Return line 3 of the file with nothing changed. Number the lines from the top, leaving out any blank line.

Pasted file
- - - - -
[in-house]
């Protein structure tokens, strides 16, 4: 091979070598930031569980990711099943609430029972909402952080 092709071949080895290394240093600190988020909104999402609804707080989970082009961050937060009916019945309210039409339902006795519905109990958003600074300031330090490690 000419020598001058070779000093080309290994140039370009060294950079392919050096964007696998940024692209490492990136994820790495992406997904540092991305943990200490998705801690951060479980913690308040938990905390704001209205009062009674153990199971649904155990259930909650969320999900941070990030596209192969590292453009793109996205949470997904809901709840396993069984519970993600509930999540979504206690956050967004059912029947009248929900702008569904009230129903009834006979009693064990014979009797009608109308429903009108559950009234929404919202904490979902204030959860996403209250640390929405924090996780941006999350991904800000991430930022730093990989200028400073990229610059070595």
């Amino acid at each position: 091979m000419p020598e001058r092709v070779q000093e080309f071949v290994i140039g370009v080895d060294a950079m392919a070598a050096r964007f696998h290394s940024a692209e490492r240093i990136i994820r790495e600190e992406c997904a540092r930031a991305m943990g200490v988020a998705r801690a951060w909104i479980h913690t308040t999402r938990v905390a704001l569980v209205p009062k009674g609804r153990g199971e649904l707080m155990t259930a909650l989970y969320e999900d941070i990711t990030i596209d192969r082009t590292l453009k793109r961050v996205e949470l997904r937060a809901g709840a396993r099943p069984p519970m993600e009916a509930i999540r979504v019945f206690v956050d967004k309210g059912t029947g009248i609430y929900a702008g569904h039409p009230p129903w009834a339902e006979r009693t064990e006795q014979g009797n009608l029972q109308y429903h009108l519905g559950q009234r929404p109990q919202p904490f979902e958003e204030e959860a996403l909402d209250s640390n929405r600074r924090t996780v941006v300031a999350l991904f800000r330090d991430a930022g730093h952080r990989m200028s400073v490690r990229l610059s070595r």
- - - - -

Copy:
């Amino acid at each position: 091979m000419p020598e001058r092709v070779q000093e080309f071949v290994i140039g370009v080895d060294a950079m392919a070598a050096r964007f696998h290394s940024a692209e490492r240093i990136i994820r790495e600190e992406c997904a540092r930031a991305m943990g200490v988020a998705r801690a951060w909104i479980h913690t308040t999402r938990v905390a704001l569980v209205p009062k009674g609804r153990g199971e649904l707080m155990t259930a909650l989970y969320e999900d941070i990711t990030i596209d192969r082009t590292l453009k793109r961050v996205e949470l997904r937060a809901g709840a396993r099943p069984p519970m993600e009916a509930i999540r979504v019945f206690v956050d967004k309210g059912t029947g009248i609430y929900a702008g569904h039409p009230p129903w009834a339902e006979r009693t064990e006795q014979g009797n009608l029972q109308y429903h009108l519905g559950q009234r929404p109990q919202p904490f979902e958003e204030e959860a996403l909402d209250s640390n929405r600074r924090t996780v941006v300031a999350l991904f800000r330090d991430a930022g730093h952080r990989m200028s400073v490690r990229l610059s070595r």